Those of us in Chicago know how brutal our Midwestern winters can be; frigid and to the bone. We all rush home to strip out of layers, find something warm to drink and cozy up next to our fireplace to melt away the icy weather. However, it is important to remember that your cozy fireplace could be hazardous to your health if not maintained properly.
If you are lucky enough to have a fireplace in your home, there are a few things you should know about smoke, its effects to your home and hazards to your health.
What exactly makes up wood smoke?
The smoke created by burning wood is made up of a mixture of gases and fine particles (particle pollution, particle matter or PM). Wood smoke also contains a number of toxic pollutants, such as: benzene, formaldehyde, acrolein, and PAHs (polycyclic aromatic hydrocarbons).
According to the EPA, less smoke is created when wood is burned efficiently – using an EPA certified wood stove as well as dry, seasoned wood.
What are the health effects of wood smoke?
There’s something just so comforting about about the aroma of burning wood in air, sadly – it’s not that great for you, especially indoors. The biggest threat to your health comes from the fine particles found in the smoke that are so microscopic that they can get into your eyes and lungs, which could lead to a spectrum of health issues ranging from a runny nose to bronchitis. Those at risk of heart attack, stroke, asthma or heart failure can be triggered by these fine particles.
Who is most at risk?
Though wood smoke can affect everyone, children, teenagers, the elderly and people with lung or heart diseases are most vulnerable to the danger of wood smoke inhalation. New mothers and pregnant women may also want to steer clear of woodsmoke as some studies indicate that they too are at higher risk.
Fireplace Safety Tips
Now that we’ve covered some basics, here are a few easy to follow safety tips that will have your fireplace running smoothly and keep your home’s air clean and safe for your family.
- Smoke & Carbon Monoxide Detectors: The EPA has found that nearly 3,000 people die in home fires in the U.S., due mainly to smoke inhalation. Properly install and maintain your smoke detectors, check them regularly and replace the batteries frequently. Smoke & carbon monoxide alarms are among the best forms of early home fire, smoke or carbon monoxide warnings. Precautions save lives!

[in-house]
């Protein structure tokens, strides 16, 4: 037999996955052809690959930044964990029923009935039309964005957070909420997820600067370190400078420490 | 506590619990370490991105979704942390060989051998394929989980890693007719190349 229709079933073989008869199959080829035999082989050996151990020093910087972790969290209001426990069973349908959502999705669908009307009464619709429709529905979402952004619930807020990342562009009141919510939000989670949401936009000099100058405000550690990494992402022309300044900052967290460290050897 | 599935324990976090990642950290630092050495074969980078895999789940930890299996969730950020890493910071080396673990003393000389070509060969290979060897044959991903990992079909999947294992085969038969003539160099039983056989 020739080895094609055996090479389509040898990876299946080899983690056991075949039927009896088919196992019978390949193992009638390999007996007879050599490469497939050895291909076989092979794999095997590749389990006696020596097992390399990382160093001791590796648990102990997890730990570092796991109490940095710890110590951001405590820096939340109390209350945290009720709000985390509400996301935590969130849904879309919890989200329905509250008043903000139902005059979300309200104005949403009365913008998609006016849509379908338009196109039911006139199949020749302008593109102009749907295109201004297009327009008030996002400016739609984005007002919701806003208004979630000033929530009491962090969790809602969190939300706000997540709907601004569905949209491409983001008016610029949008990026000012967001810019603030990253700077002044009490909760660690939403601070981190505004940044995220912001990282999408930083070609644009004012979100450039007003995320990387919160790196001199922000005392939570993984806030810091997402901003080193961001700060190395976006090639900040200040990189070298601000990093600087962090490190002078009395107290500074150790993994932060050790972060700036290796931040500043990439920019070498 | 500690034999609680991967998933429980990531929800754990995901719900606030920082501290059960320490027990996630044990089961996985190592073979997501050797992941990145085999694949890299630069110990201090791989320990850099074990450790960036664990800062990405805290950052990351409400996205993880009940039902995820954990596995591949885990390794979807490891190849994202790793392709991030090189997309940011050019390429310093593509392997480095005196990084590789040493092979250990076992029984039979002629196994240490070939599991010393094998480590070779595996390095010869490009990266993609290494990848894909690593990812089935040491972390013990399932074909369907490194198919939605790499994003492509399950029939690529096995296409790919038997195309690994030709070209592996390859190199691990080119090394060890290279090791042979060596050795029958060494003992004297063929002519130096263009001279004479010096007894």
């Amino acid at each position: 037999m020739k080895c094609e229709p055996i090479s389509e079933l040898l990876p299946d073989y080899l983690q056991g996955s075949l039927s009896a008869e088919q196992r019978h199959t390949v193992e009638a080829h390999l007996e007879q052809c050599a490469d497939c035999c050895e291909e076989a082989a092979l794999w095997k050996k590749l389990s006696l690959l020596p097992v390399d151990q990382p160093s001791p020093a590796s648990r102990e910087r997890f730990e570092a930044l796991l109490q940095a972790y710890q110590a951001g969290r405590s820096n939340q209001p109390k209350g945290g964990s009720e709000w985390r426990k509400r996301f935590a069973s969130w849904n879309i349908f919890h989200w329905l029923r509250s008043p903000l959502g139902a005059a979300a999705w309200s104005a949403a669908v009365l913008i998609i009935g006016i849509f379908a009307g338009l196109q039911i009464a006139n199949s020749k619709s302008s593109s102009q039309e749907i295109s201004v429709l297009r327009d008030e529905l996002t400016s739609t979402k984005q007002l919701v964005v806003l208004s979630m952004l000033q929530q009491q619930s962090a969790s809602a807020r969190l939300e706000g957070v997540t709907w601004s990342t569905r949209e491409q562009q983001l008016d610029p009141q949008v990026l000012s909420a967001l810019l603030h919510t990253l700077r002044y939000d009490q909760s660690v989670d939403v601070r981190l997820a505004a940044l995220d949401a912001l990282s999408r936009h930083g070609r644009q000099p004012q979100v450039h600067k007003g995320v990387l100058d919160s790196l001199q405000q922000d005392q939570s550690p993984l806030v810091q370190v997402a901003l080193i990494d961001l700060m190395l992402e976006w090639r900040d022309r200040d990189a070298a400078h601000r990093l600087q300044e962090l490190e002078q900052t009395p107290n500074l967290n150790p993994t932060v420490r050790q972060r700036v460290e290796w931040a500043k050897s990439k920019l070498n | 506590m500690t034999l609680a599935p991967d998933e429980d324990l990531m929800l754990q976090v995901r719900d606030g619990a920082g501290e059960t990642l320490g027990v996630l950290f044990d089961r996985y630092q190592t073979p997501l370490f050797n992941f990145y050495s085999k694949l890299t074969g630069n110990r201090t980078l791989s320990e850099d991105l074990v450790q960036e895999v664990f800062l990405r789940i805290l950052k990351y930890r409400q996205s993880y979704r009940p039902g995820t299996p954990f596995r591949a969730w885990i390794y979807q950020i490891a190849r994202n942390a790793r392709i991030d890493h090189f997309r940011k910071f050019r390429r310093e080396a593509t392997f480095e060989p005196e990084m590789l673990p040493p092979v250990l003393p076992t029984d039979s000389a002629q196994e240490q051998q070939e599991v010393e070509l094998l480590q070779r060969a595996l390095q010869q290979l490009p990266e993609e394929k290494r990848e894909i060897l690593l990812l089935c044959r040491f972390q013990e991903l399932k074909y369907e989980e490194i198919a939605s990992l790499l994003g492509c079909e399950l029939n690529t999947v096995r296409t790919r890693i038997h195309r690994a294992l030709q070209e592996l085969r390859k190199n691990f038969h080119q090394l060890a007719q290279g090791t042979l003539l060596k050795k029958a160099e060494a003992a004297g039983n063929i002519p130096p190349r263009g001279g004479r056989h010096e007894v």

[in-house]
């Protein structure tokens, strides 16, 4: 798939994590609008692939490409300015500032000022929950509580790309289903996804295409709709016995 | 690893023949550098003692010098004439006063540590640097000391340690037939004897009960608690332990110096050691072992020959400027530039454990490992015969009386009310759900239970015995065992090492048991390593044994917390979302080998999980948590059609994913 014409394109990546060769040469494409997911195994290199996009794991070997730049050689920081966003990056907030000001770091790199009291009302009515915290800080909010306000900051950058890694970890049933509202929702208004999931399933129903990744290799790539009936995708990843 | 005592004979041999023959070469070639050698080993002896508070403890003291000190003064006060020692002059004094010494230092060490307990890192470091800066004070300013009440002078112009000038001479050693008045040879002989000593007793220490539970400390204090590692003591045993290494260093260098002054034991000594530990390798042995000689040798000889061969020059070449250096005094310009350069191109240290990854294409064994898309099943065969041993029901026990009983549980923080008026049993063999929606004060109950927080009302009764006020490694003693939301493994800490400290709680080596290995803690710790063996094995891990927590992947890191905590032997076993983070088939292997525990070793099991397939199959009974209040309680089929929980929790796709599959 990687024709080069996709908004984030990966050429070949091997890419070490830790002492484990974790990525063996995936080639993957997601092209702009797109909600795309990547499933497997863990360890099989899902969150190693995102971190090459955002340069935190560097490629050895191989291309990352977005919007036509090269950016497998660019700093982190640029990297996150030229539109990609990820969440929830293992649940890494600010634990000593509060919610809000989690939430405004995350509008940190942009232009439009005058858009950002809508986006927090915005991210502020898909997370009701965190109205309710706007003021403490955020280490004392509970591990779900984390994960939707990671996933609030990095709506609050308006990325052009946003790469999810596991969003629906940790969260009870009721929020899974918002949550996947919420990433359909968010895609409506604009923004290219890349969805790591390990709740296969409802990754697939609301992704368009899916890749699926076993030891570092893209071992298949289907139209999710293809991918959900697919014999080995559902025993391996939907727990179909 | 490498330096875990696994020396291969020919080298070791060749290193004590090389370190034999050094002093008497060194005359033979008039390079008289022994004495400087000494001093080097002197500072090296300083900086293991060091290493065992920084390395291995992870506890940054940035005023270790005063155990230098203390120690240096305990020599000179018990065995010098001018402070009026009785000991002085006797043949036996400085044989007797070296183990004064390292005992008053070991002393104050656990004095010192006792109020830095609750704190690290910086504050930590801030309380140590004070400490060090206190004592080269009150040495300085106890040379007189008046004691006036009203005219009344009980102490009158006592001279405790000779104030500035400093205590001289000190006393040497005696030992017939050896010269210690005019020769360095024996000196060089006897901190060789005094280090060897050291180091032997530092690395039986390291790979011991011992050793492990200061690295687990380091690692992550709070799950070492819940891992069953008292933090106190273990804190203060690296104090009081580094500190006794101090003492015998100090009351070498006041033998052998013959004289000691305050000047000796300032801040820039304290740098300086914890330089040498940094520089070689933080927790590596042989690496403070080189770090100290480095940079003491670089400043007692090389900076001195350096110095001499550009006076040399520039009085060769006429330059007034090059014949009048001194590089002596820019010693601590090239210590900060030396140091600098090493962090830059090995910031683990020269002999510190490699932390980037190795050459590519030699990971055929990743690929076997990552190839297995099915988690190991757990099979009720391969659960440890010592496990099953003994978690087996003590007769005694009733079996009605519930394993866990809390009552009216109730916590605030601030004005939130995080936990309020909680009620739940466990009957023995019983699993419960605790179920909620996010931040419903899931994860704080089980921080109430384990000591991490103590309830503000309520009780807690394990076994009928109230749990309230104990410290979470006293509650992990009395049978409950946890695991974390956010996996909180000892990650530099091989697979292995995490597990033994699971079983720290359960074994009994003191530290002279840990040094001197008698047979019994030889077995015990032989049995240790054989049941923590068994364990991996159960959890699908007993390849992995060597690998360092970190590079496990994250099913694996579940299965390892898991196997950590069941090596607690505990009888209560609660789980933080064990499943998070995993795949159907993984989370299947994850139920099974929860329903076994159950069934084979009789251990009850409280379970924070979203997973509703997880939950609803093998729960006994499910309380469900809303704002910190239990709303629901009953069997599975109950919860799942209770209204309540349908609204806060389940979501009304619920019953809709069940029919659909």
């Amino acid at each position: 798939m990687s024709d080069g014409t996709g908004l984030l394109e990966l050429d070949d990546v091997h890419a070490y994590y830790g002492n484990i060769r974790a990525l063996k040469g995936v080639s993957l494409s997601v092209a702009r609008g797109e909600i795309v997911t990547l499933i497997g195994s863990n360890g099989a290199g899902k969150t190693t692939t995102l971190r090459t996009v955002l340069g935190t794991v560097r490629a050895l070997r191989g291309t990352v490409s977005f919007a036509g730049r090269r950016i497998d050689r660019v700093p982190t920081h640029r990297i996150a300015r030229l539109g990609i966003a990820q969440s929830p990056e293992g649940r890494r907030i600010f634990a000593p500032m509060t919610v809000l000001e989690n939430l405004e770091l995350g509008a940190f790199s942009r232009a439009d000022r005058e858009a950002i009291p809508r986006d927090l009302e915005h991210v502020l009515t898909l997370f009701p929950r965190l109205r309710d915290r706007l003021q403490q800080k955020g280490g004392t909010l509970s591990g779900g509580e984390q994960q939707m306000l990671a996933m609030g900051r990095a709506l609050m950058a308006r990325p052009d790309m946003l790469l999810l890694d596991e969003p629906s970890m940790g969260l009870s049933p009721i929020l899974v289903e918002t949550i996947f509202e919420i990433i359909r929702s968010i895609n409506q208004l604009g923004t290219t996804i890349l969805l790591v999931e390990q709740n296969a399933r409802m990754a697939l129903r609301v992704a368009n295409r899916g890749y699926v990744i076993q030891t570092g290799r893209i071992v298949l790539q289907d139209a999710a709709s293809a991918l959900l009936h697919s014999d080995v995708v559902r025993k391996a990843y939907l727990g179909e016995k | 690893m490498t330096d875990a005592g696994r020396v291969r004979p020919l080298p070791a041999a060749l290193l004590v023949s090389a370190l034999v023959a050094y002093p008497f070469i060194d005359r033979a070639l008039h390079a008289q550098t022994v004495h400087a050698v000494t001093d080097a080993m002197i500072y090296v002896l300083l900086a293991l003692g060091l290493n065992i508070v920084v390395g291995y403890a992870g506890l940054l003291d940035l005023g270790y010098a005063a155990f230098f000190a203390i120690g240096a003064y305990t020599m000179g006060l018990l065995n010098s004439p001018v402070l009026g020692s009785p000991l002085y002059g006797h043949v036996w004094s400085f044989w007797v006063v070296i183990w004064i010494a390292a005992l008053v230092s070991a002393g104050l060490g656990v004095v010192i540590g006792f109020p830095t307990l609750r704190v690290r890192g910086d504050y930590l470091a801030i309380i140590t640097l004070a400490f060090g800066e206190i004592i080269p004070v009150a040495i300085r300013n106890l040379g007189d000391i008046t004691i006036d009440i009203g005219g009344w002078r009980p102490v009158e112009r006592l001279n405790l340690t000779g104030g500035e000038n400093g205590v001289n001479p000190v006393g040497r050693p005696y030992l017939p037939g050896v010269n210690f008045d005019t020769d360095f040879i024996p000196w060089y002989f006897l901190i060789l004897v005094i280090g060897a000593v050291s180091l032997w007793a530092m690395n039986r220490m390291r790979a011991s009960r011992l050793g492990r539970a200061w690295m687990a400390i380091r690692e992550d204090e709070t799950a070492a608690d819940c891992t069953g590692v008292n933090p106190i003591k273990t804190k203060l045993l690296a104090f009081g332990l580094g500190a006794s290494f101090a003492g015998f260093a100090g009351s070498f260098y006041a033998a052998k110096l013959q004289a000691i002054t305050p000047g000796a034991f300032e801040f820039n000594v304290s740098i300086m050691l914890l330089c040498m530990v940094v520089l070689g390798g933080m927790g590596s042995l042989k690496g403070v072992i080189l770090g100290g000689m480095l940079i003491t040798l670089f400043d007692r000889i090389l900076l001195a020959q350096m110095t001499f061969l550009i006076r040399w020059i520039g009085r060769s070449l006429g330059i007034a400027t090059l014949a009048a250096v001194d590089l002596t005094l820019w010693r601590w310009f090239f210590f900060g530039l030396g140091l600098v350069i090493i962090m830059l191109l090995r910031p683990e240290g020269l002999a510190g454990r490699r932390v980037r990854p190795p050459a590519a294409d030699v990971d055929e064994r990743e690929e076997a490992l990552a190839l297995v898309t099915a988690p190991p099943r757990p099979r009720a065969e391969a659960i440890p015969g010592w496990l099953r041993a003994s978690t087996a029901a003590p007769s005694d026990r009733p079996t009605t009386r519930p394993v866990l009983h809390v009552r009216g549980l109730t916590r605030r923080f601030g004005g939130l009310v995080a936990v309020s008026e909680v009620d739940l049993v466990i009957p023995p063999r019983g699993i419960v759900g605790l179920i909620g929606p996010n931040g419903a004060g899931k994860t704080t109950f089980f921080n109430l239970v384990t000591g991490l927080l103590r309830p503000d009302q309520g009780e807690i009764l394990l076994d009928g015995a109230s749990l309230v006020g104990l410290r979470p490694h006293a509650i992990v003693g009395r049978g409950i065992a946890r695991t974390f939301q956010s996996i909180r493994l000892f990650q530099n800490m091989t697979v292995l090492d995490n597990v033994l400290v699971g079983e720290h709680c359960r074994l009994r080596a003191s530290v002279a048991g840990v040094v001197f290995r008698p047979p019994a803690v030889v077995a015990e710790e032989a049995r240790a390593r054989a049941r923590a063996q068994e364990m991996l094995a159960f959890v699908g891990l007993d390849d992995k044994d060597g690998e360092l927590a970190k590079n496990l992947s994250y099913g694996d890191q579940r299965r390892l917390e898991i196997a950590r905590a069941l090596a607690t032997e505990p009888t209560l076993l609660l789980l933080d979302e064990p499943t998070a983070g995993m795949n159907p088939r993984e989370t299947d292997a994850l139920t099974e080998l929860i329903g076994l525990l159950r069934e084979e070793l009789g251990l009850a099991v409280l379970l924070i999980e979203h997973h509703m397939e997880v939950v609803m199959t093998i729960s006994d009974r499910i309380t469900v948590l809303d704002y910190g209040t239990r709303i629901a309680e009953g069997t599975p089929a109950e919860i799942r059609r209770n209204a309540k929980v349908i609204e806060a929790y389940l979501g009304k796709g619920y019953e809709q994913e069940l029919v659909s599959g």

- Crack a Window: This may not always be feasible in Chicago, but if you can crack a window to facilitate ventilation you can help keep your indoor air fresh while also keeping warm.
- Open Up: Make sure the flue or damper is opened up before you start your fire. This will help draw more smoke out of your home. You can do this by using a flashlight and looking up. Don’t close them until the embers are completely out.
- Pick the Right Wood: The best wood for burning is dry and well ages, it will burn more evenly and produce minimal smoke. Wet or green wood will produce more smoke and add to build up of soot in the chimney. Additionally, smaller pieces of wood on a grate will burn faster and create less smoke as well.
- A Clean Chimney is a Safe One: Ashes can build up at the base of your fireplace, always be sure to keep the layer under 1 inch or less. A thicker layer restricts oxygen to the logs, resulting in more smoke.
- Have your chimney professionally inspected once a year: If you haven’t used your chimney in sometime, it may still require professional inspection to check for nests or other blockages that could keep the smoke from escaping.
- Keep it Clear: The area around your chimney should be clear of anything flammable, such as furniture, drapes, paper products, clothing, and so on. Too close and you could have a catastrophe on your hands!
- Watch Carefully: Never ever leave a fire unattended and make sure it’s completely out before leaving your home or going to bed. If you leave the room while the fireplace is hot or still on and have a small child, take them with you.
You can further minimize the worry and the risk of your child burning themselves by installing a safety screen and keeping fireplace tools out of reach, including matches and lighters.
Above all, educate your children as early as possible about the dangers of fire and the heat fires generate.
Winter is when we all want to rush home, warm up and get cozy. What better way to do this than to do so without the worry of house fire, poor indoor air quality or possible health issues? This checklist should help keep your mind at ease as you warm your toes and thaw out!
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